In one preferred embodiment, the intermediate section 122 is a U-shaped member defined by a first leg 126 and a second leg 128. A transition region 130 between the first and second legs 126, 128 allows the second leg 128 to selectively “compress” toward the first leg 126, and thus, the shoulder 80. Notably, the transition region 130 is positioned so as to not interfere with a rearward extension of the engagement body 84. Further, the intermediate section 122 has a decreasing cross-sectional profile from the first leg 126 to the second leg 128. As described in greater detail below, during use, this preferred cross-sectional profile facilitates a more uniform force or stress distribution along the biasing member 86.

The trailing section 124 provides an outer surface 136 configured to selectively lodge against a portion of the chassis 22 (FIG. 2) as described in greater detail below. The outer surface 136 combines with an outer surface 138 of the second leg 128 to define a cam surface 140. As described below, the cam surface 140 interacts with the chassis 22 (FIG. 2) to transition the biasing member 86 in a desired fashion as the latch 70 is rotated between the locked and unlocked positions. In this regard, the respective outer surfaces 136, 138 are planar or linear, with the outer surface 136 of the trailing section 124 extending at an angle relative to the outer surface 138 of the second leg 128.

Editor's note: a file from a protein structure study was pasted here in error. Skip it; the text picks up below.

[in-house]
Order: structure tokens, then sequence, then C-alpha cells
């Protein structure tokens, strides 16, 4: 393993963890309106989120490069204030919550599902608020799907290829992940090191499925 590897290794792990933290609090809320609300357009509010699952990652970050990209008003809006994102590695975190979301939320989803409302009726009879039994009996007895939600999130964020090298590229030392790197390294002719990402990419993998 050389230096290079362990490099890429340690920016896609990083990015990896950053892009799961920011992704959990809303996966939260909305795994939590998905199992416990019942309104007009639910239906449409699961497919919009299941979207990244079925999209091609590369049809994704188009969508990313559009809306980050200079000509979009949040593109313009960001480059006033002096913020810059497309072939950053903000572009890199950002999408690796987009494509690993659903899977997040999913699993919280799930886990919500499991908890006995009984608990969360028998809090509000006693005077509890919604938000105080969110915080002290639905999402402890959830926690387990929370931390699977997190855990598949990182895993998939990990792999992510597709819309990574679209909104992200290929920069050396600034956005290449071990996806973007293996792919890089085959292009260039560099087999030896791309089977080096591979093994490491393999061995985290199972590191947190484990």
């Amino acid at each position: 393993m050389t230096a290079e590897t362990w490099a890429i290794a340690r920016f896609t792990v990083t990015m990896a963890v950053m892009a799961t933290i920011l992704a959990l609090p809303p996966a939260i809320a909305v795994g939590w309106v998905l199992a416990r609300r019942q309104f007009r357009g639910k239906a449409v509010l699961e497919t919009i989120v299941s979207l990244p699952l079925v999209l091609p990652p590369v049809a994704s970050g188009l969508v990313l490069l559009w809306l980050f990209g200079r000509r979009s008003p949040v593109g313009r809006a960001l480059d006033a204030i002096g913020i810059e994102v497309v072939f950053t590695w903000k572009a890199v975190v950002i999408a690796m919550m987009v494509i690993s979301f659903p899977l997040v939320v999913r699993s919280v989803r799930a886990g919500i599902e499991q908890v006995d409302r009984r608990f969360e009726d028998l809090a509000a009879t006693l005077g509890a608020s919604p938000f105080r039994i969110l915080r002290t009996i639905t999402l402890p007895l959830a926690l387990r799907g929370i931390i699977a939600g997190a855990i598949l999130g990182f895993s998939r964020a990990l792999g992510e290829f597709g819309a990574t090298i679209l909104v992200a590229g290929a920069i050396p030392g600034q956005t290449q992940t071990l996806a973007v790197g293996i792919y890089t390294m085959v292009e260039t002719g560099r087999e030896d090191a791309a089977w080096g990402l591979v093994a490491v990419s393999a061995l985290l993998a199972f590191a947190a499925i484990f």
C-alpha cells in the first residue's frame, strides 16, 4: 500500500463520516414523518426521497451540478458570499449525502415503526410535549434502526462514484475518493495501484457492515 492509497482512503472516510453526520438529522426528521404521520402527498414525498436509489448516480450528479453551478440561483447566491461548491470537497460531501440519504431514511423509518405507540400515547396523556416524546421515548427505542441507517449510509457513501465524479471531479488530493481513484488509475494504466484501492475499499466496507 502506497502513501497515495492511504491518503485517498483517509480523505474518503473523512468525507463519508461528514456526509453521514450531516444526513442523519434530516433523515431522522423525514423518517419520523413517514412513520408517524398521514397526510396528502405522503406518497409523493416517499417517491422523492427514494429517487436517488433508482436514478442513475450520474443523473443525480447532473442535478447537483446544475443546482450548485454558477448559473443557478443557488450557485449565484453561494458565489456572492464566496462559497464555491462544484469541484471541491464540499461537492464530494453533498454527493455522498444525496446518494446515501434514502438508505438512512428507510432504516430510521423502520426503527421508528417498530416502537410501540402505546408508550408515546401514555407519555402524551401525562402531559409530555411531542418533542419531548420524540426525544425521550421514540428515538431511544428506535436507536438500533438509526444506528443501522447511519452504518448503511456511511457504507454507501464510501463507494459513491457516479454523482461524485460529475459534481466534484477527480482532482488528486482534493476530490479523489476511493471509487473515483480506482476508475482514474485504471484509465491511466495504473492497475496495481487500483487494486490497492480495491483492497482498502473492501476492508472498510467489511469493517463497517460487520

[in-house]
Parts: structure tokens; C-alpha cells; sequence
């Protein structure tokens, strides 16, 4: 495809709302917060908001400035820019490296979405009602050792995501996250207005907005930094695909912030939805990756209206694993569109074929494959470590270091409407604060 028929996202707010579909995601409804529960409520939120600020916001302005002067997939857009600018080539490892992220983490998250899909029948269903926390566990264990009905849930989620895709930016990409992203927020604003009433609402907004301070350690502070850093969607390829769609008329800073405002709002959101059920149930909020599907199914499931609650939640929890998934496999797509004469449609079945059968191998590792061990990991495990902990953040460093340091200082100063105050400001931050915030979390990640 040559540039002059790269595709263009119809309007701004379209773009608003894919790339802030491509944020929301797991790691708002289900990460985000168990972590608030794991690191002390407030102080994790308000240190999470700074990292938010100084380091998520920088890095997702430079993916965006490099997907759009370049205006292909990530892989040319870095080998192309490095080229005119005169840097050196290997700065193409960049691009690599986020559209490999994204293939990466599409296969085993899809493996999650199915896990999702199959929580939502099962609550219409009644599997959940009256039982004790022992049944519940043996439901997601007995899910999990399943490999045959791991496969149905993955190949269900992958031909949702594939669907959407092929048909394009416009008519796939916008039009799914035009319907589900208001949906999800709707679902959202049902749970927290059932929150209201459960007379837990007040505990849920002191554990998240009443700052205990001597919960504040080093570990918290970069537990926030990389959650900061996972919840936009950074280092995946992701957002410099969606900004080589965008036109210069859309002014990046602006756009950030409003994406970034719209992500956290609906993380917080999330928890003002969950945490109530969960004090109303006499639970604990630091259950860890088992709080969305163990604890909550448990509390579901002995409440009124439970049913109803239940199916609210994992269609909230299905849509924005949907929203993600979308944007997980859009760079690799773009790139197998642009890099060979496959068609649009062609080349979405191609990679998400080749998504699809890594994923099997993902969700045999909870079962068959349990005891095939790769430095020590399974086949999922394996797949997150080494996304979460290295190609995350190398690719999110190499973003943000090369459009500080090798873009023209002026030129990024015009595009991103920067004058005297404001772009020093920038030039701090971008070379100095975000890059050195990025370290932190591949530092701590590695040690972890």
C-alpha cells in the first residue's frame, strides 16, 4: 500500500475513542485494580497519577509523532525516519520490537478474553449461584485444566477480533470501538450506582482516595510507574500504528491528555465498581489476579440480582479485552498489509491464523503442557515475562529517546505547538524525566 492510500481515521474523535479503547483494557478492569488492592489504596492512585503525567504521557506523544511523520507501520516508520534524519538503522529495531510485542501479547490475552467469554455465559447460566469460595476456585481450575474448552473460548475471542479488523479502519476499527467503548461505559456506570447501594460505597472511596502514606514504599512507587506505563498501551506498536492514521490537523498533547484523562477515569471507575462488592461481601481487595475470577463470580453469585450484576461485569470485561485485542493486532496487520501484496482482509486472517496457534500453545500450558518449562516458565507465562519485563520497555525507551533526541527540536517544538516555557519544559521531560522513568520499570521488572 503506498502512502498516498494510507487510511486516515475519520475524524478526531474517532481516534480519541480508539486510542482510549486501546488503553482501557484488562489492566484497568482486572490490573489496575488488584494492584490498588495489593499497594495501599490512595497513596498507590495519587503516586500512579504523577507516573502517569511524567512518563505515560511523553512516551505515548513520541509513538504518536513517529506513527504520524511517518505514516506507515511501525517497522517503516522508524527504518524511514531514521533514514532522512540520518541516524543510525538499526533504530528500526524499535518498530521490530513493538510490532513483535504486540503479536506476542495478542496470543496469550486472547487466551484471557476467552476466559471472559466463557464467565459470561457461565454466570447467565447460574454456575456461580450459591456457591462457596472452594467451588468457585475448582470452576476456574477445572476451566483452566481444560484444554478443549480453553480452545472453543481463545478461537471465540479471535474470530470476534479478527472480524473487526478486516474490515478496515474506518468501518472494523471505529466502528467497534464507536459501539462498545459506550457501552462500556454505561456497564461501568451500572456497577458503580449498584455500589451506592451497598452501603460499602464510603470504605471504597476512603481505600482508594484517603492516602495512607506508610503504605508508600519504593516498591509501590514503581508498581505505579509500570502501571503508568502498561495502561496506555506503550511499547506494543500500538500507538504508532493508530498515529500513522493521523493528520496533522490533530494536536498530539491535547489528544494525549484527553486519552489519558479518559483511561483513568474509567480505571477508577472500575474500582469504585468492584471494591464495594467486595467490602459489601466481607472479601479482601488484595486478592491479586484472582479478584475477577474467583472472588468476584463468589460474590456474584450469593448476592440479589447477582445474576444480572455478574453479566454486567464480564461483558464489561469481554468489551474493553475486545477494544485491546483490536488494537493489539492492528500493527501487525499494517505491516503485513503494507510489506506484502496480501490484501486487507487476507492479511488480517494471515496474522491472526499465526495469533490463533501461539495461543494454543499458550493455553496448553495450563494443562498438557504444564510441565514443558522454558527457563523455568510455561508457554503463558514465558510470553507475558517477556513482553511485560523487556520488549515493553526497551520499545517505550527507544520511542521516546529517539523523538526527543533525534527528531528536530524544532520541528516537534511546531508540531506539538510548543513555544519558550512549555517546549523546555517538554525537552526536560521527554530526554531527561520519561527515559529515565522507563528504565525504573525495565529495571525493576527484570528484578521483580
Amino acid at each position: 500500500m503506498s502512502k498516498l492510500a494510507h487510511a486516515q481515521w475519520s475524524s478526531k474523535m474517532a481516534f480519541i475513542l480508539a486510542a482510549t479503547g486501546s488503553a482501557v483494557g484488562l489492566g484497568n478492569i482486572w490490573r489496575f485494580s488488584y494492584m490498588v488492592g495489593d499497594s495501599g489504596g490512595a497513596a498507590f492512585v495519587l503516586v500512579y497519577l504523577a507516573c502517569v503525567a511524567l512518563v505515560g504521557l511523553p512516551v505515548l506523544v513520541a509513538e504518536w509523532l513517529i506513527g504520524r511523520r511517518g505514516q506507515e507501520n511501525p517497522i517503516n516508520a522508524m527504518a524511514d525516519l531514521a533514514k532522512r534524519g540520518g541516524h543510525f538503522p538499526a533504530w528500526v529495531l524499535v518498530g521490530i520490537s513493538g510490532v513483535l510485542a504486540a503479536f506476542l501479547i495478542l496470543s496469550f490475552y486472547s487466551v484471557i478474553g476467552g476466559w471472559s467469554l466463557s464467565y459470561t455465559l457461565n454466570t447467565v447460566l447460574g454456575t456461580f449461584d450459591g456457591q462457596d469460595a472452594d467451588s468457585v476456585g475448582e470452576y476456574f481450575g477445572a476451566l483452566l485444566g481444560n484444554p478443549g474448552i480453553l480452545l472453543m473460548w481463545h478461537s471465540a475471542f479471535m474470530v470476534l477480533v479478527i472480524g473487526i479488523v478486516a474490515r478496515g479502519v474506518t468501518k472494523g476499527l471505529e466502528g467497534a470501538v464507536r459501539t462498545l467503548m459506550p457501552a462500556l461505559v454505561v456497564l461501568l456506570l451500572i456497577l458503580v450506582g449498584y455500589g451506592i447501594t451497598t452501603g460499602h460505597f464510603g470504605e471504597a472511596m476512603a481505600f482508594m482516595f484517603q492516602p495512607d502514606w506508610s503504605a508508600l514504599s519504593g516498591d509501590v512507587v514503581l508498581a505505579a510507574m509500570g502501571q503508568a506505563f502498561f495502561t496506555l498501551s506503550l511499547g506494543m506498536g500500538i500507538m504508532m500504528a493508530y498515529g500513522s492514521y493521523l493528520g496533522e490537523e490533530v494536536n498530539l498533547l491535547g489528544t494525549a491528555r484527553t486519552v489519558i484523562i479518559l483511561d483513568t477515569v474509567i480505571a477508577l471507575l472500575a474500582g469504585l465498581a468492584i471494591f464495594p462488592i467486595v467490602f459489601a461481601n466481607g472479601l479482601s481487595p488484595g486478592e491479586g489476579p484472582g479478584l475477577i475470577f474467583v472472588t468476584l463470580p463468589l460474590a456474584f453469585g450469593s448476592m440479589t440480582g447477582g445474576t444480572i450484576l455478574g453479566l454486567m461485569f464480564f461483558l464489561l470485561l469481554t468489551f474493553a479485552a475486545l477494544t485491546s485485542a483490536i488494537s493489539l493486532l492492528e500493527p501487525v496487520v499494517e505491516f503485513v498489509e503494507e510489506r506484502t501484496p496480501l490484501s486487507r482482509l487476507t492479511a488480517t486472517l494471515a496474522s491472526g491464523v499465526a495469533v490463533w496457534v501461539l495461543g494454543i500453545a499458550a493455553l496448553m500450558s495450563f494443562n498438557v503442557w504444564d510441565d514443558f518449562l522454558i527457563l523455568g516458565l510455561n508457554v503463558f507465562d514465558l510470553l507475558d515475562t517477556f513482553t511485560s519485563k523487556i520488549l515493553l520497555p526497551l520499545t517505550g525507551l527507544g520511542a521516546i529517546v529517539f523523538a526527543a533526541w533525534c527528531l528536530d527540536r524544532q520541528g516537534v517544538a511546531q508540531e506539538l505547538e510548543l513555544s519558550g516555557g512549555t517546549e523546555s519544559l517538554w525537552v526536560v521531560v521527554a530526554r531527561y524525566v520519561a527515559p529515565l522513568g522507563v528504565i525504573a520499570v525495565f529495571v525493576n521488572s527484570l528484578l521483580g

The stop member 88 extends outwardly from the shoulder 80 and is preferably circumferentially spaced from the handle 82 and the biasing member 86. The stop member 88 preferably forms an engagement face 146 and a guard plate 148. The engagement face 146 provides a relatively flat surface for engaging the chassis 22 (FIG. 2) with the latch 70 in the locked position, thereby preventing over-rotation of the latch 70. As a point of reference, the engagement face 146 and the outer surface 136 of the trailing section 124 are configured to be co-planar in the locked position via interaction with the chassis 22 as described below.

The guard plate 148 is formed forward of the engagement face 146, and defines a radial step 150 and a forward face 152. In general terms, the guard plate 148 is preferably provided to selectively engage an actuator device otherwise associated with a hot pluggable slot as described in greater detail below, with the radial step 150 facilitating positioning of two side-by-side latches 70 in unlocked positions under certain circumstances. In particular, the forward face 152 is positioned relative to the front 98 of the handle 82 such that the latch 70 cannot be moved from an unlocked state without first removing the actuator device, that otherwise initiates powering down of the slot 42 (FIG. 2) with which the latch 70 is associated. Alternatively, however, where this blocking feature is not required, the guard plate 148 is not necessary. Further, where over-rotation of the latch 70 is of less concern, the stop member 88 can be eliminated entirely.